A Mass of Masters

31st March 2008, 11:59
I came across this and thought you might enjoy it. Sorry about the quality, the poor bit of newsprint is just about falling apart in my hands.

Are any of these Masters still on deck?

(It's from the Beacon, Dec. 1968)

Dave Wilson
31st March 2008, 13:59
So you're into Uniforms? I would assume most are still around with and average age of late 70s (young men).


1st April 2008, 05:00
NEEN The only one still alive to my knowledge is Capt. John Cleaver who lives in Lyttelton . All the others have passed away over the last 10 -20 years .


20th November 2008, 21:41
Have any of you chaps known Capt Pat Palin. I sailed with him as an apprentice in Brocklebanks in WW2 - he was a grand chap ?

21st November 2008, 02:14
Yes after being Master he became Assistant Marine Super of Union Company and then later Operations Manager - then joined the newly formed Govt. Shipping Line in similar roles . After retirement lived on the Kapiti Coast just north of Wellington and passed away in 2001.

Lindsay Butterfield

1st December 2008, 22:43
Dear Lindsay
I must apologise for not responding to your reply re Pat Palin. I lost my way on the SN site - I am a duffer on computers. He was senior apprentice on the Fort Camosun in WW2 when we had a very interesting voyage in 1944.
I last saw him in NZ in 1985 when I was in Auckland refiting a big yacht.
I understand his father was an army officer who was killed in the R101 airship disaster in France and his mother remarried a NZ AIr Force Group Captain who commanded tern Hill RAF station in UK and returned with him to NZ. This is why Pat came out to NZ. When I was in NZ I put in 5 hours of flying at Ardmore to keep my licence current and Pat got the bug and learnt to fly. He was well on in age then. I thought he was a great chap !
Best regards

Emmanuel Makarios
19th December 2008, 23:53
I met Pat Palin about 20 years ago after starting at the then Wellington Harbour Board Maritime Museum. A very interesting man - a real gentle man. He loved his flying and in later years had amassed an excellent collection of miniture ship models. He was also the delivery master for the Union Co's KAREPO in 1964.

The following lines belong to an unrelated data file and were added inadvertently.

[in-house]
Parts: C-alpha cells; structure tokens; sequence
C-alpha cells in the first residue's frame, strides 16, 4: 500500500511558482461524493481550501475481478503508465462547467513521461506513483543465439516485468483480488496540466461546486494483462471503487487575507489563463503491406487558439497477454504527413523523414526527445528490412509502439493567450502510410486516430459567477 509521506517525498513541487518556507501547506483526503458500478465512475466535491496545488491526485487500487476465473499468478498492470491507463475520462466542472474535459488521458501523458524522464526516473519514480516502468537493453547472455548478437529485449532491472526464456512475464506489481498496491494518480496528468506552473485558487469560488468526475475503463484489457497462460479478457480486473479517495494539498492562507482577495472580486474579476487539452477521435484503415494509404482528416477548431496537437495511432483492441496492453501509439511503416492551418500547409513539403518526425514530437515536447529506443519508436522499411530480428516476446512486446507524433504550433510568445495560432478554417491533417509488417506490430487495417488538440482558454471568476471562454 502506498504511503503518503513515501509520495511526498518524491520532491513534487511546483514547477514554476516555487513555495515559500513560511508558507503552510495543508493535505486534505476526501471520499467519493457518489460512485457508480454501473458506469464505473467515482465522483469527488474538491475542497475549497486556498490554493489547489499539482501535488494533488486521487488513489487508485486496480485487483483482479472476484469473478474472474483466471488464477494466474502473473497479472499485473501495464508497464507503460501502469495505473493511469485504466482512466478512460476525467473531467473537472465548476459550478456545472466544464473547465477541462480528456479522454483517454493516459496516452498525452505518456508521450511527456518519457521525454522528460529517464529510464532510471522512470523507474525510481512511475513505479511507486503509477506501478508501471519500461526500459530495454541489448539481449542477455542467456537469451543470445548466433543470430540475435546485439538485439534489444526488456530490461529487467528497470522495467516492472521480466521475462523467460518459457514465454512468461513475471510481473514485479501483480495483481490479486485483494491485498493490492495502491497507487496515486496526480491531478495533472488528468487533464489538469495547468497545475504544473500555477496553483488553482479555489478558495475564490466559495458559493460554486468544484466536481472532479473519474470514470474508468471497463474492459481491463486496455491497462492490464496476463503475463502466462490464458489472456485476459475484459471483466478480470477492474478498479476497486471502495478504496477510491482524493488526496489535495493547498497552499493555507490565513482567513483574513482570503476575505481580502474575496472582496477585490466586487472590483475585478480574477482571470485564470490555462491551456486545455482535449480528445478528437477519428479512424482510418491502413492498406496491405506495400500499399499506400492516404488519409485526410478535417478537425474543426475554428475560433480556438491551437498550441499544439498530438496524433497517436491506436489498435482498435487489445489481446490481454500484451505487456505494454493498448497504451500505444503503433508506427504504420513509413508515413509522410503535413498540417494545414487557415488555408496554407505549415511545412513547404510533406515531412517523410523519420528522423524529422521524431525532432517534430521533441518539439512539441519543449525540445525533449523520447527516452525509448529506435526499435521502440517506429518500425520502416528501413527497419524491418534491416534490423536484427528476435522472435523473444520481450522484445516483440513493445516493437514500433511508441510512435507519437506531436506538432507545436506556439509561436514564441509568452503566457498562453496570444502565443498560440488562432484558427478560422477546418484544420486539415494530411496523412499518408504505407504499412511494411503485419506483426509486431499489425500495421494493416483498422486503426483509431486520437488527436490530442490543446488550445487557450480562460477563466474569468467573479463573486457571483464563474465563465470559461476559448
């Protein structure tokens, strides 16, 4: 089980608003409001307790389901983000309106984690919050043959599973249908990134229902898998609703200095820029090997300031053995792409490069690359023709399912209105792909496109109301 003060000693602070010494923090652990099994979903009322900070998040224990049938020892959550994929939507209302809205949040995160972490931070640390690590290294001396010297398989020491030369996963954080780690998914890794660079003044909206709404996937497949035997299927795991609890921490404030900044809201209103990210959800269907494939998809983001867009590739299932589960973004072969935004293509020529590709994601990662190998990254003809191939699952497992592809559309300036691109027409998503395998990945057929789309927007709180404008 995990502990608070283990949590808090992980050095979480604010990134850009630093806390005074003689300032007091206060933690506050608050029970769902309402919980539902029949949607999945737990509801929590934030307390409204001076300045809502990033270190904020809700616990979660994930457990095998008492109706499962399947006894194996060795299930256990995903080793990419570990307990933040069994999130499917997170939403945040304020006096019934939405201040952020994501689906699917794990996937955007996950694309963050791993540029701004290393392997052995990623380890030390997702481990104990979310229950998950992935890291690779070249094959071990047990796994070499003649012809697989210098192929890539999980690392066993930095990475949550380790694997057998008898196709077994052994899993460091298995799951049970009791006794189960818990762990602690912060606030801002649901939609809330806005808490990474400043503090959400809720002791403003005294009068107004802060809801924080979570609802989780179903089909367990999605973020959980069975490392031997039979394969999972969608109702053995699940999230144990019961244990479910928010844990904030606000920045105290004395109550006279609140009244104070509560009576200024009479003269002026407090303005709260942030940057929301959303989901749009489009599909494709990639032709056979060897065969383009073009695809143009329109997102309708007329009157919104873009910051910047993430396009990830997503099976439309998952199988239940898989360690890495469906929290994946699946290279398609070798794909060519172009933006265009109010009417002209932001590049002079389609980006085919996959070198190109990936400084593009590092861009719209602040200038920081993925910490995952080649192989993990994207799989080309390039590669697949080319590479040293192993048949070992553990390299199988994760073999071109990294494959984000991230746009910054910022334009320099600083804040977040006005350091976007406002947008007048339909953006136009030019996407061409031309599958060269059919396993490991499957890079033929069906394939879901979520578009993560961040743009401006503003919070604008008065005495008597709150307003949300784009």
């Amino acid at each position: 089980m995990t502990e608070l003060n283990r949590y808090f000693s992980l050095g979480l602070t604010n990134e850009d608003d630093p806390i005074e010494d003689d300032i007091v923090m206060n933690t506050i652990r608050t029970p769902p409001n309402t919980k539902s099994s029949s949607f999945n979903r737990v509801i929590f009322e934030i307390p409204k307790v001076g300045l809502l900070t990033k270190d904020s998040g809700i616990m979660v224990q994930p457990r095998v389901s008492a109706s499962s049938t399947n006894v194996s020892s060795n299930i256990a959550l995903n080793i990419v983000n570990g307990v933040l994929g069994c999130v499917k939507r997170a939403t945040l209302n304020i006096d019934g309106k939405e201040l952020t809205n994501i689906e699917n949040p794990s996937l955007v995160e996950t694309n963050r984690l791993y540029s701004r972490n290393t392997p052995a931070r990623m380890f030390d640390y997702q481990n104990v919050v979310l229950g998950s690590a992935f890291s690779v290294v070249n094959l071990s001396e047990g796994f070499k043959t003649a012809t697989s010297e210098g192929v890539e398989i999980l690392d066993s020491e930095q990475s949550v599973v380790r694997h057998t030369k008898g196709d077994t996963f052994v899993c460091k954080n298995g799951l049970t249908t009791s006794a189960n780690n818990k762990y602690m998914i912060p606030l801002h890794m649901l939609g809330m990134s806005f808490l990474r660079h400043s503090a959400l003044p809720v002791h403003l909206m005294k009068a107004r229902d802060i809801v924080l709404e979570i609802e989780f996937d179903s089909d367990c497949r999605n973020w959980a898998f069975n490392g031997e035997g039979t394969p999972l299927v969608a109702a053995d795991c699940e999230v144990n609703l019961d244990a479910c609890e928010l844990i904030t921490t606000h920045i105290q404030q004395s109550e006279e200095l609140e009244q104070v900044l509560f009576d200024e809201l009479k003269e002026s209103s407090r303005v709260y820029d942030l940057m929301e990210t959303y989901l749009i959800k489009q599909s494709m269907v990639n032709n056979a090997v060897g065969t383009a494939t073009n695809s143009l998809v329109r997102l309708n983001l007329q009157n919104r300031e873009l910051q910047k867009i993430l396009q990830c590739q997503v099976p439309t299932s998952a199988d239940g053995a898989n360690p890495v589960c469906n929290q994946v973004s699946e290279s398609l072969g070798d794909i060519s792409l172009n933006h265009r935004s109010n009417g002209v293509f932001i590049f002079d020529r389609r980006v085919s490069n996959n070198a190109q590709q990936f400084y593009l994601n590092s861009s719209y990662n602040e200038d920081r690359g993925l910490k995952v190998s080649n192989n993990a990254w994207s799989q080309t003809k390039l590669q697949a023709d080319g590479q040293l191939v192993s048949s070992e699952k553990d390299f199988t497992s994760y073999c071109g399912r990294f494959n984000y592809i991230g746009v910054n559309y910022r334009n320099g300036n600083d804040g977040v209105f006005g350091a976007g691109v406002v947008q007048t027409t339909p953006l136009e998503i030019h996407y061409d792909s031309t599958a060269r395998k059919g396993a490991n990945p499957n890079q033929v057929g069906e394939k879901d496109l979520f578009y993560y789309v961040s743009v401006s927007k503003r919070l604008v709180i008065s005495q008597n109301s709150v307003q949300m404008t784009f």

Bob Murdoch
29th November 2009, 07:10
Does anyone remember Capt Wilf Kehoe? He retired in 1961, the Kaitoa being his last ship. I had the great good fortune to be Sparks on her with him. He was a great one for playing tricks on people. Me, being a 19 year old was fair game. He was also a fantastic ship handler.
Cheers Bob

29th November 2009, 07:47
Bob, I knew of Captain Kehoe but did not sail with him. I was on the Kaitoa in 1960 when we towed the ill fated Auckland ferry toward Hobart, The skipper was then Captain Jim Kirk, "Gentleman Jim" as he was known. Perhaps Captain Kehoe replaced him.
One story told about his trick playings was when he asked a new recruit, first trip electrician if he could look at the Captains immersion heater as it did not seem to be working very well.
The Leckie said "Sure give it to me and I will take it to my workshop for testing" With that the Skipper undid his fly and the Leckie was lost for words!


29th November 2009, 08:11
Bob, I sailed on the Kaitoa with Scot Jim Cowie as Chief Engineer and he may have still been on the ship in your time.
He has surfaced in Brisbane and I am planning to have him and his wife over for coffee in the next week or so. Small world.


Bob Murdoch
29th November 2009, 18:36
Hi, Spongebob.
When I sailed with Capt Kehoe, we had Jim Robbie (?) a giant of a guy as Mate. He was from Aberdeen or therabouts. They were both keen on the practical jokes, We were anchored off Ceduna for a couple of days and started catching blue crabs by the bucketload. I had come off my 2 to 4 afternoon watch and was resting my eyes before dinner laying peacefully on my daybed, when I was gently wakened up and found a pair of eyes on stalks looking at me from a distance of a few centimeters. When my rigid body landed back on the daybed, I found my cabin full of my fellow gentlemen officers. I had the crab for dinner later.
Back in Auckland, I had had a very enjoyable and energetic evening and was taking my ease after returning from the office, waiting for lunch, when the swedish foghorn was sounded a few inches from my lughole. I apparently beat my height record in self levitation.
But a great guy.
I Dont remember Jim Cowie as chief. Being R.O./purser, I can usually recognise a name when I hear it.
Did you ever come across an engineer called Andy Higgens or his young barother Andy, also an engineer? They were neighbours from Scotland and I went through school with Bert. I sailed with Andy on the Kaimiro, Capt Gentleman Jim Kirk. Had just arrived in Sydney on the Kaitoa and got a transfer to Kaimiro when her sparks took ill and she was sailing for NZ with a grain cargo. We did a swap back in Wellington, two months later.
Anyhow, thanks for response. I spent a number of years in Aussie in Sydney and Coffs Harbour then back to Sydney. Both great countries on either side of the Tasman.
Kaitoa 18.8.60 to 24.8.60
Kaimiro 25.8.60 to 19.10.60
Kaitoa 20.10.60 to 7.4.61
Cheers, Bob

14th June 2010, 10:18
Hi I am new here only a few days, I was interested to know if Captain Pat Palin was ever on the NZ Coast, I have a feeling I am thinking of a different person but I sailed as a Seaman on the a NZ ship Wairata on the East India run , curious

Frank Holleran
14th June 2010, 10:32
Capt. John Cleaver is fine and well, was talking to him last Sunday..

Bob Murdoch
14th June 2010, 12:03
There was a Capt Paddy Palin with the Union SS Co when I was with them in early 60's. I neversailed with him but he was around.
Hi I am new here only a few days, I was interested to know if Captain Pat Palin was ever on the NZ Coast, I have a feeling I am thinking of a different person but I sailed as a Seaman on the a NZ ship Wairata on the East India run , curious